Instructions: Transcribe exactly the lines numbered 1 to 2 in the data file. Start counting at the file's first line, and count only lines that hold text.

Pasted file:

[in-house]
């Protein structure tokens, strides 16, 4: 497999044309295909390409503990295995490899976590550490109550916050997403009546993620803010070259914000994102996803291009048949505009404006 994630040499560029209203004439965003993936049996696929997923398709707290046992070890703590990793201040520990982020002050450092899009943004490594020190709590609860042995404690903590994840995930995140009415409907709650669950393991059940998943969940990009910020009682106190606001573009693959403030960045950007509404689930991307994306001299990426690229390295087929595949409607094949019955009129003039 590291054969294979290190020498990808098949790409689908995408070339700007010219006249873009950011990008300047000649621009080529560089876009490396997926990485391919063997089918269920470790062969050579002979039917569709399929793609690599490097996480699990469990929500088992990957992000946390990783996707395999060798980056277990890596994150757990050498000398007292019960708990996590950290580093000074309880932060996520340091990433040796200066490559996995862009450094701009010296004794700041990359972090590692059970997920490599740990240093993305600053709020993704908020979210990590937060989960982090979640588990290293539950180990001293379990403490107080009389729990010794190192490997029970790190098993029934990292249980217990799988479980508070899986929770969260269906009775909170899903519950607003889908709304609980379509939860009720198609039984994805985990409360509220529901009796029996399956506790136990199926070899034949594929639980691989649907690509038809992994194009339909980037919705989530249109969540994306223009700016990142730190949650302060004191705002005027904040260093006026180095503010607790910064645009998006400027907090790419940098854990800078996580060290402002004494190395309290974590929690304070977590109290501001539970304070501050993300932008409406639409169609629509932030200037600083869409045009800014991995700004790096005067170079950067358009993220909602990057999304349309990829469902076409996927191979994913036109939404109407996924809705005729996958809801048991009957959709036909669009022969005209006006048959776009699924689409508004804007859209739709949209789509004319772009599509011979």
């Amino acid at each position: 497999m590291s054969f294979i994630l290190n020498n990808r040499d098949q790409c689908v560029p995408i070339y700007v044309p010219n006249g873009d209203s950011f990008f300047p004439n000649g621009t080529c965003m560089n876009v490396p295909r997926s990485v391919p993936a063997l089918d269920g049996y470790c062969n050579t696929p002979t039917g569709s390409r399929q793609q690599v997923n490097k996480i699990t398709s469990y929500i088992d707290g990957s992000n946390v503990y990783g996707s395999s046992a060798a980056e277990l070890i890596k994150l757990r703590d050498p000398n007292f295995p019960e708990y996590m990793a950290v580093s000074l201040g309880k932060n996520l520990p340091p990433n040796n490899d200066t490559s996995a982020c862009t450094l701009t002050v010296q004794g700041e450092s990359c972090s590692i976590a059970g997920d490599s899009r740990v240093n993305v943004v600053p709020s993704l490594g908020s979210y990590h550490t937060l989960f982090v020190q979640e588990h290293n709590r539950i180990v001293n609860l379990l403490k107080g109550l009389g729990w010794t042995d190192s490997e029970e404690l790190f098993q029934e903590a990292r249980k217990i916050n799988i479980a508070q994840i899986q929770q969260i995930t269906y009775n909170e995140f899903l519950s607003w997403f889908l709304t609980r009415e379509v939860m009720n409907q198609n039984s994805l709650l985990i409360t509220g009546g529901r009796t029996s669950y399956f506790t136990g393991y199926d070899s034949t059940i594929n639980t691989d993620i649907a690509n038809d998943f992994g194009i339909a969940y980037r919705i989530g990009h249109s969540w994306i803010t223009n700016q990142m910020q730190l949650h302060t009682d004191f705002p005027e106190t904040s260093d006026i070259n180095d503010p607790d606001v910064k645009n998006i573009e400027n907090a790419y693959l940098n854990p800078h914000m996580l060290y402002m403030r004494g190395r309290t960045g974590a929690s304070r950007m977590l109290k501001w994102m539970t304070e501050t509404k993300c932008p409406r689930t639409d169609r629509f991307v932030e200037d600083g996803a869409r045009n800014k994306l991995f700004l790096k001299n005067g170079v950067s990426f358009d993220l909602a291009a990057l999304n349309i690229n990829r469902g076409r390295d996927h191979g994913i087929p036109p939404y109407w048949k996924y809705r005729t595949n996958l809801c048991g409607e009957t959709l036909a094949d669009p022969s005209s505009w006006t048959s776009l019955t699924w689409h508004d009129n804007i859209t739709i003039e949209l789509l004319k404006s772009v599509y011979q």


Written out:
[in-house]
């Protein structure tokens, strides 16, 4: 497999044309295909390409503990295995490899976590550490109550916050997403009546993620803010070259914000994102996803291009048949505009404006 994630040499560029209203004439965003993936049996696929997923398709707290046992070890703590990793201040520990982020002050450092899009943004490594020190709590609860042995404690903590994840995930995140009415409907709650669950393991059940998943969940990009910020009682106190606001573009693959403030960045950007509404689930991307994306001299990426690229390295087929595949409607094949019955009129003039 590291054969294979290190020498990808098949790409689908995408070339700007010219006249873009950011990008300047000649621009080529560089876009490396997926990485391919063997089918269920470790062969050579002979039917569709399929793609690599490097996480699990469990929500088992990957992000946390990783996707395999060798980056277990890596994150757990050498000398007292019960708990996590950290580093000074309880932060996520340091990433040796200066490559996995862009450094701009010296004794700041990359972090590692059970997920490599740990240093993305600053709020993704908020979210990590937060989960982090979640588990290293539950180990001293379990403490107080009389729990010794190192490997029970790190098993029934990292249980217990799988479980508070899986929770969260269906009775909170899903519950607003889908709304609980379509939860009720198609039984994805985990409360509220529901009796029996399956506790136990199926070899034949594929639980691989649907690509038809992994194009339909980037919705989530249109969540994306223009700016990142730190949650302060004191705002005027904040260093006026180095503010607790910064645009998006400027907090790419940098854990800078996580060290402002004494190395309290974590929690304070977590109290501001539970304070501050993300932008409406639409169609629509932030200037600083869409045009800014991995700004790096005067170079950067358009993220909602990057999304349309990829469902076409996927191979994913036109939404109407996924809705005729996958809801048991009957959709036909669009022969005209006006048959776009699924689409508004804007859209739709949209789509004319772009599509011979």